Last night - an exceptionally joyful demonstration in front of Independence Hall in Tel Aviv, where the State of Israel was proclaimed sixty four years. One by one the speakers mounted the podium, new and veteran peace seekers. All praised the Family of Nations' recognition granted by a large majority to the State of Palestine in the 1967 borders. Sufian Abu Zaida, who came from Gaza, was received with thunderous applause. Red and green signs declared "Palestinian state - an Israeli interest", "67 is not just a number" and "Bibi, Say Yes!".
A week ago, Prime Minister Netanyahu and his Foreign Minister Lieberman still entertained the hope of forming a block of "The Moral Minority", composed of Western democracies, which would staunchly oppose the Palestinian initiative. For after all, these countries had just given their backing to the glorious Cloud Pillar Operation, and they all repeated the mantra that the State of Israel has the right to self-defense and that no country would tolerate the firing of missiles at its cities. But it happens that those countries also back the Palestinian aspiration to establish an independent state, and consider that no people would tolerate living under occupation for forty-five years and having its lands confiscated for the construction and expansion of settlements. It might even lead to the cautious conclusion that Palestinians, too, have some right of self-defense against this occupation. And thus, Israeli diplomacy suffered an unprecedented defeat, and the European countries either openly supported the establishment of the State of Palestine, or abstained.
And really - what now? This morning, after a night of celebrations and fireworks in Ramallah, Palestinians got up to another day of occupation, of humiliation at roadblocks and settlements which continue to grow and expand. The State of Palestine is recognized by the UN, but is not to be seen on the ground. On the ground nothing has changed, as the Prime Minister of Israel declared this morning. (And in this, skeptical Palestinian agree with him – and proclaim that "Israel understands only force").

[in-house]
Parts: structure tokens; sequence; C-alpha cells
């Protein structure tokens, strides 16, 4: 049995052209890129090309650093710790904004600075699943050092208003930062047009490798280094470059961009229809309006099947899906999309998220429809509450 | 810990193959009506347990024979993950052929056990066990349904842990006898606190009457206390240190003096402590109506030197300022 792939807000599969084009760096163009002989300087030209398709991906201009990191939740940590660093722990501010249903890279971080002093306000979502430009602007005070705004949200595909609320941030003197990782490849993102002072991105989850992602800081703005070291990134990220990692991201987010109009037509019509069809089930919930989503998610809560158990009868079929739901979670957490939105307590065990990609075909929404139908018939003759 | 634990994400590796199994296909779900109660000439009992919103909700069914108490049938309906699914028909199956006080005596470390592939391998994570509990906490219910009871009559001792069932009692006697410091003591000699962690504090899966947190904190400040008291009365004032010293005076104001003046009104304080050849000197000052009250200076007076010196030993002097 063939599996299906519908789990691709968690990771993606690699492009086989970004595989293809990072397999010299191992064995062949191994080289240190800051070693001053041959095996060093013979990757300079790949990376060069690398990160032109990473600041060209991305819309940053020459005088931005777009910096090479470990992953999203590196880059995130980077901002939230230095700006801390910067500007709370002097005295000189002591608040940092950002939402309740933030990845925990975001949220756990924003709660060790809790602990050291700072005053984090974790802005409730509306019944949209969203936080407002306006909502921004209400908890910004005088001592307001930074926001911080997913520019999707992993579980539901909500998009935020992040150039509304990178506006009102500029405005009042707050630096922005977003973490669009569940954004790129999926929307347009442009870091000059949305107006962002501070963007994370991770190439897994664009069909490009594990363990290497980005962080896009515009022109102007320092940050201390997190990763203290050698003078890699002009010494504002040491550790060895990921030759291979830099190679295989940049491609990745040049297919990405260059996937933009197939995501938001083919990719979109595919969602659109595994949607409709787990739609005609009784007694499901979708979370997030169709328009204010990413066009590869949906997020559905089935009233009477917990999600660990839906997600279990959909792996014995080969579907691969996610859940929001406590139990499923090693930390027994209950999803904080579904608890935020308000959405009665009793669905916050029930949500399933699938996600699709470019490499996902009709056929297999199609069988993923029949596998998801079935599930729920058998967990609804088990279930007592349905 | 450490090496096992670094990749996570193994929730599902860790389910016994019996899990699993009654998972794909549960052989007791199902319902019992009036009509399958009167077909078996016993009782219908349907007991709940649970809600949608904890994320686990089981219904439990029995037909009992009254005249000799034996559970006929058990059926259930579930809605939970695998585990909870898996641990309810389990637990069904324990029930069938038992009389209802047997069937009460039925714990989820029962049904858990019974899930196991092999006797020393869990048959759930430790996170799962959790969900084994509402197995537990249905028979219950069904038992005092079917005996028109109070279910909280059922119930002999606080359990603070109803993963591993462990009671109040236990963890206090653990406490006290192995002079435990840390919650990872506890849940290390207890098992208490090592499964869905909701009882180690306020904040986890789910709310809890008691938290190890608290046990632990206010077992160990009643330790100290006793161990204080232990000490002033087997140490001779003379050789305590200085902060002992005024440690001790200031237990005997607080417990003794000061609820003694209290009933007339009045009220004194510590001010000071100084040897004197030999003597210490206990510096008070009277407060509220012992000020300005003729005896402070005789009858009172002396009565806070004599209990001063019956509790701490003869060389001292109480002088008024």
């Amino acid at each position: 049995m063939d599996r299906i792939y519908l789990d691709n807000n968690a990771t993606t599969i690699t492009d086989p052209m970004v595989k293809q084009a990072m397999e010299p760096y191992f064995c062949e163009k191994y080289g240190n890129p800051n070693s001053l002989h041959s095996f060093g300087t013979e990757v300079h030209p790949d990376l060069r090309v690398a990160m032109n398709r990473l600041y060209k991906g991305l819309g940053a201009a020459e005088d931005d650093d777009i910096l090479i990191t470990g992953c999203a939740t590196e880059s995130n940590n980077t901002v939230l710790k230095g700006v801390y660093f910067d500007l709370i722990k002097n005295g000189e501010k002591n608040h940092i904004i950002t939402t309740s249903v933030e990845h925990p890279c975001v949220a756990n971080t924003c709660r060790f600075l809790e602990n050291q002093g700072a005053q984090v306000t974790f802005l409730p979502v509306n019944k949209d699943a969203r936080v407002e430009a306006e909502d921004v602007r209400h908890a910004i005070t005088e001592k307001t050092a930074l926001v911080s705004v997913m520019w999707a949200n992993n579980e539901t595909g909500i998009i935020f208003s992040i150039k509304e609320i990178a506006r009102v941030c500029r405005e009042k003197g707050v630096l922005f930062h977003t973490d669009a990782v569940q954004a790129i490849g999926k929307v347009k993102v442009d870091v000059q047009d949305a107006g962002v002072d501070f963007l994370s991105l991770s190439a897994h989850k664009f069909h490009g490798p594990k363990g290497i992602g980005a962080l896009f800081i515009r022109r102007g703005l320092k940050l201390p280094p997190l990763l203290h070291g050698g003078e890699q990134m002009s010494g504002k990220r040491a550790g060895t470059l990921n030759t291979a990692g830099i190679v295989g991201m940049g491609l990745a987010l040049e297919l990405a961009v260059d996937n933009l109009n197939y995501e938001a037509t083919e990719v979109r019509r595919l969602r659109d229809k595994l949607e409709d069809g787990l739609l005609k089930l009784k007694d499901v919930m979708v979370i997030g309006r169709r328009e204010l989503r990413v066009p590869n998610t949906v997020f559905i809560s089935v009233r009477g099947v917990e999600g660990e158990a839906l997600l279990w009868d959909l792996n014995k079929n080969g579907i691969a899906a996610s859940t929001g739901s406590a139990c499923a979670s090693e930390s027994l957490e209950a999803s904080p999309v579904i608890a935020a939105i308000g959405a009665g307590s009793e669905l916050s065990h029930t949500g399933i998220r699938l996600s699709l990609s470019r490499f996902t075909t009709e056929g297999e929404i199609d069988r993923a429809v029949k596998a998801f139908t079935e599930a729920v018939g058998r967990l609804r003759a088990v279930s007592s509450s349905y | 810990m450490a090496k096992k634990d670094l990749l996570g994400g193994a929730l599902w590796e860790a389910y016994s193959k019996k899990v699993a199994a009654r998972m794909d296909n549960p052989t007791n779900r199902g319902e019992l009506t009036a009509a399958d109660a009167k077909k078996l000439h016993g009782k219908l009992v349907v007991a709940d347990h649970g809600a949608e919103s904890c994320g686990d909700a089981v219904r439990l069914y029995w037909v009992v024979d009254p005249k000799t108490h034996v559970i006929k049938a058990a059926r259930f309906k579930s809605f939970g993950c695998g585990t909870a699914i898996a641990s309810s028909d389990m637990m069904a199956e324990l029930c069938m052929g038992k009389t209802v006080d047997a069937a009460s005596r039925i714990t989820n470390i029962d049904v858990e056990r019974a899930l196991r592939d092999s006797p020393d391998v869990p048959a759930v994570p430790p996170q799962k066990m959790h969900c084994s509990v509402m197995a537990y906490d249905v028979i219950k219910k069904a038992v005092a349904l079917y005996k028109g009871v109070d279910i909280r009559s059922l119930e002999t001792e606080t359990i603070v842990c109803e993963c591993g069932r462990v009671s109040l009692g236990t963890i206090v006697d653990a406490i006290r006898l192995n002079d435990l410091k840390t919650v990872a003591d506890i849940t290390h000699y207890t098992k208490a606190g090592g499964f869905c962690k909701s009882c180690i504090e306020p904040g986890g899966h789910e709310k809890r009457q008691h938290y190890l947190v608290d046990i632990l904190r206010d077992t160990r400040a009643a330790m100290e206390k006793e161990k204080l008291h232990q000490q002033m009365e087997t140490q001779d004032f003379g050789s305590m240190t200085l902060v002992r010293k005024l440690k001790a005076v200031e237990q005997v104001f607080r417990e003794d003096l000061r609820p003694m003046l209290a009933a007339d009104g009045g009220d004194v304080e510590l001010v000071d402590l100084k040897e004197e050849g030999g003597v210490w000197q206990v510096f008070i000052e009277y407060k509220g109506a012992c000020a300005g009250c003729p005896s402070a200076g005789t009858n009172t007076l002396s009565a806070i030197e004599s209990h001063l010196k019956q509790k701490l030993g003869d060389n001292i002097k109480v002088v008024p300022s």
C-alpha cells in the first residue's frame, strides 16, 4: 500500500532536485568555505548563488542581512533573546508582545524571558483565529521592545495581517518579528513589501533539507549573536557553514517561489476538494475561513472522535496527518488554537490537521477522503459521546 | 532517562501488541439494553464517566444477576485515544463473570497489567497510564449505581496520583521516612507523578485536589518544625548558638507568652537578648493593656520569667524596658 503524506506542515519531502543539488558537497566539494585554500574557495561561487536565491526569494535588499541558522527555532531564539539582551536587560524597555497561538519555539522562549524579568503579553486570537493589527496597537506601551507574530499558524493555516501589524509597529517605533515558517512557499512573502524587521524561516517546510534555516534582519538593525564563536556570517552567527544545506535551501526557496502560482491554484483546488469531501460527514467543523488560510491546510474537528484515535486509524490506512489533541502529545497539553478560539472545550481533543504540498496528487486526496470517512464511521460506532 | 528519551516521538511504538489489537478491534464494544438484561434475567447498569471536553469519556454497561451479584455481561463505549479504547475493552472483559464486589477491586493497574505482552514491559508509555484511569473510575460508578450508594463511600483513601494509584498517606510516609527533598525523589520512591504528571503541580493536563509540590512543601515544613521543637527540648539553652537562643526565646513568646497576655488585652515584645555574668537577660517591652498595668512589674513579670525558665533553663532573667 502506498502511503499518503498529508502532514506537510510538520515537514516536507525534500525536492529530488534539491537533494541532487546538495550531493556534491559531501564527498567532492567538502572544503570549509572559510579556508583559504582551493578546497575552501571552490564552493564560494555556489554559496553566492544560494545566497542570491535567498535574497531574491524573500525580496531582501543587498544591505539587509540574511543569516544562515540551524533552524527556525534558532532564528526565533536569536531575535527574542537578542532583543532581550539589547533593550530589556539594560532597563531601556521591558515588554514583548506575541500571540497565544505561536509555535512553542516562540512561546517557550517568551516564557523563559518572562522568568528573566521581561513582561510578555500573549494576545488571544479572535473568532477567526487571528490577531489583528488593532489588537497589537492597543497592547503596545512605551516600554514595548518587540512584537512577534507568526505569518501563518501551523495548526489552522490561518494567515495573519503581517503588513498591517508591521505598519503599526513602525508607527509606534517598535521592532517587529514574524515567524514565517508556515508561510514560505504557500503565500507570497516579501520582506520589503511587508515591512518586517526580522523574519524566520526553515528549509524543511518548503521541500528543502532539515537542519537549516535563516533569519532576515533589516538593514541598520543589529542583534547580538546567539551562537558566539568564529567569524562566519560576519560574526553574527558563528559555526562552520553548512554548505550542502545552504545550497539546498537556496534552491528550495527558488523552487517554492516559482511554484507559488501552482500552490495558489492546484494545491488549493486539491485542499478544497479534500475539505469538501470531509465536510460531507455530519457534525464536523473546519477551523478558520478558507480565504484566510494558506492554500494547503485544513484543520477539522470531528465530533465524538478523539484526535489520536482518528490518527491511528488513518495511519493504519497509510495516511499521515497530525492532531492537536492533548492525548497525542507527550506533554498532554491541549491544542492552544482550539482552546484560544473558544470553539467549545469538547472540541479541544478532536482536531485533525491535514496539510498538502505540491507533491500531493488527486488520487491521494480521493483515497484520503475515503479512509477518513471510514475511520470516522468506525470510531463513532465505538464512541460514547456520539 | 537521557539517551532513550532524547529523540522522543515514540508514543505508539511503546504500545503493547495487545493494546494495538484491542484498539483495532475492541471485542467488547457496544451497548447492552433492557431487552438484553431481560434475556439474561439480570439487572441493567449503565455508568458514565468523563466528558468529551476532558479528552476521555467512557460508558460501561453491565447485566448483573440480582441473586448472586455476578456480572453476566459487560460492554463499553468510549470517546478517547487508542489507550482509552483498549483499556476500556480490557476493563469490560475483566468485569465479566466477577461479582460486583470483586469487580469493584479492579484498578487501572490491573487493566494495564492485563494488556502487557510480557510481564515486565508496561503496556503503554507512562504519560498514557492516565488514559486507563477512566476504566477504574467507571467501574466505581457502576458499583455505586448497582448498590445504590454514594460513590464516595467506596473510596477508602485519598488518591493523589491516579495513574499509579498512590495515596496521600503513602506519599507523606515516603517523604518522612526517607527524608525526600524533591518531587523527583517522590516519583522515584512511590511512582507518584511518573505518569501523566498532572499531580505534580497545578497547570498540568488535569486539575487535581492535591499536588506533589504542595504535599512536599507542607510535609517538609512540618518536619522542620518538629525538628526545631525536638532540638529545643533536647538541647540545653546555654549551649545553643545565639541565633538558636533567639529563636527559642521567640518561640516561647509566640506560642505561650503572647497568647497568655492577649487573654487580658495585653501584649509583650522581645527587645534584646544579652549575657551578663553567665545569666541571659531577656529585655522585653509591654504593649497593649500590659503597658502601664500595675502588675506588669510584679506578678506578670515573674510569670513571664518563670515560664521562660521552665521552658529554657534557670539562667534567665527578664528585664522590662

Is it, then, a meaningless statement? That is what Indonesia also thought, when the UN recognized a new nation called East Timor. For years after this resolution was taken, Indonesia contemptuously ignored it, and the Indonesian military ruled the territory of East Timor with terrible brutality. Yet today, and already for several years, East Timor is an independent and sovereign state, which was yesterday among the supporters of establishing the State of Palestine. The same when the United Nations resolved to establish a country called Namibia in a territory which remained under South Africa's military rule for quite a few years after the United Nations adopted this resolution, and later when the UN resolved to put an end to the racist Apartheid regime in South Africa itself. Only recently, the UN recognized a country called South Sudan, which after a harsh and cruel war became a solid reality. Experience shows that the UN is far from a sham, and that resolutions taken at the General Assembly in New York have a habit of eventually assuming a solid body on the ground (this is, it should be remembered, precisely how the state of Israel itself came into being…).
Meanwhile, today we witness an example of what settlers and their friends call "an appropriate Zionist response". No less than three thousand housing units to be built all over the settlements, the State of Israel under Netanyahu giving the finger to the entire world - to the delight of the newly elected Likud parliamentary candidates.
If the polls are right and the Likud Party will retain power after January next elections, it seems Binyamin Netanyahu will have no more fig leaves left. Ehud Barak will no longer be Defense Minister, and could no longer be sent out as acting Foreign Minister to places where Avigdor Lieberman is not welcome. In his next term, Netanyahu will have to face the world alone; no more real or supposed Liberals to hide behind. "Israel moved right, but the rest of the world moved to the left," wrote one commentator this morning.
So where are we headed? It seems towards a head-on collision, possibly a very big bang. It is certainly not going to be boring.